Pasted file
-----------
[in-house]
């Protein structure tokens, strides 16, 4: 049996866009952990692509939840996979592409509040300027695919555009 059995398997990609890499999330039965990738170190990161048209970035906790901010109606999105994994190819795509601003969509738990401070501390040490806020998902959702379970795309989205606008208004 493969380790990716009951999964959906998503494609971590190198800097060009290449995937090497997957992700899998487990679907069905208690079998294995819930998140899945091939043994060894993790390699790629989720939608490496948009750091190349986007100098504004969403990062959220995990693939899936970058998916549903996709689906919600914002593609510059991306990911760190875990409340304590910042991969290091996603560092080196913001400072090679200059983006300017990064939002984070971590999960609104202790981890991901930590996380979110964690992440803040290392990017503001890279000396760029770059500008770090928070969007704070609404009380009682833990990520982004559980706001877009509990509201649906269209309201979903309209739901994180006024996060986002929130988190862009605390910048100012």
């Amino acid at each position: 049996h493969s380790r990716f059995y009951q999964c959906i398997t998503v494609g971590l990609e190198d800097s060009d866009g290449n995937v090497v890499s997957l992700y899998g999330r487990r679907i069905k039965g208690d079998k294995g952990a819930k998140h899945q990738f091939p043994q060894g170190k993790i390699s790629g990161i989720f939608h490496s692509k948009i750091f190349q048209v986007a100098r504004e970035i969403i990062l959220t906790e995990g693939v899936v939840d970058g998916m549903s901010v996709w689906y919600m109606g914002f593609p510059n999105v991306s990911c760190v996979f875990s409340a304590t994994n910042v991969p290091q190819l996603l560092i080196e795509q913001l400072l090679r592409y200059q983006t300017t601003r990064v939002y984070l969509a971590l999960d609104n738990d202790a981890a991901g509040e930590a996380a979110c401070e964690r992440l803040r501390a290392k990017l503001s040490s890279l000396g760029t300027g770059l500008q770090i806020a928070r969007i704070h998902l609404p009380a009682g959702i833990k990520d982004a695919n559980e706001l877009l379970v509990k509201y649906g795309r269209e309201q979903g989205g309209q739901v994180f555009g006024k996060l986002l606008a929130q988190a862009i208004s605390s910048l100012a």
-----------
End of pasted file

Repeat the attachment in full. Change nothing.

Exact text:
[in-house]
């Protein structure tokens, strides 16, 4: 049996866009952990692509939840996979592409509040300027695919555009 059995398997990609890499999330039965990738170190990161048209970035906790901010109606999105994994190819795509601003969509738990401070501390040490806020998902959702379970795309989205606008208004 493969380790990716009951999964959906998503494609971590190198800097060009290449995937090497997957992700899998487990679907069905208690079998294995819930998140899945091939043994060894993790390699790629989720939608490496948009750091190349986007100098504004969403990062959220995990693939899936970058998916549903996709689906919600914002593609510059991306990911760190875990409340304590910042991969290091996603560092080196913001400072090679200059983006300017990064939002984070971590999960609104202790981890991901930590996380979110964690992440803040290392990017503001890279000396760029770059500008770090928070969007704070609404009380009682833990990520982004559980706001877009509990509201649906269209309201979903309209739901994180006024996060986002929130988190862009605390910048100012």
């Amino acid at each position: 049996h493969s380790r990716f059995y009951q999964c959906i398997t998503v494609g971590l990609e190198d800097s060009d866009g290449n995937v090497v890499s997957l992700y899998g999330r487990r679907i069905k039965g208690d079998k294995g952990a819930k998140h899945q990738f091939p043994q060894g170190k993790i390699s790629g990161i989720f939608h490496s692509k948009i750091f190349q048209v986007a100098r504004e970035i969403i990062l959220t906790e995990g693939v899936v939840d970058g998916m549903s901010v996709w689906y919600m109606g914002f593609p510059n999105v991306s990911c760190v996979f875990s409340a304590t994994n910042v991969p290091q190819l996603l560092i080196e795509q913001l400072l090679r592409y200059q983006t300017t601003r990064v939002y984070l969509a971590l999960d609104n738990d202790a981890a991901g509040e930590a996380a979110c401070e964690r992440l803040r501390a290392k990017l503001s040490s890279l000396g760029t300027g770059l500008q770090i806020a928070r969007i704070h998902l609404p009380a009682g959702i833990k990520d982004a695919n559980e706001l877009l379970v509990k509201y649906g795309r269209e309201q979903g989205g309209q739901v994180f555009g006024k996060l986002l606008a929130q988190a862009i208004s605390s910048l100012a």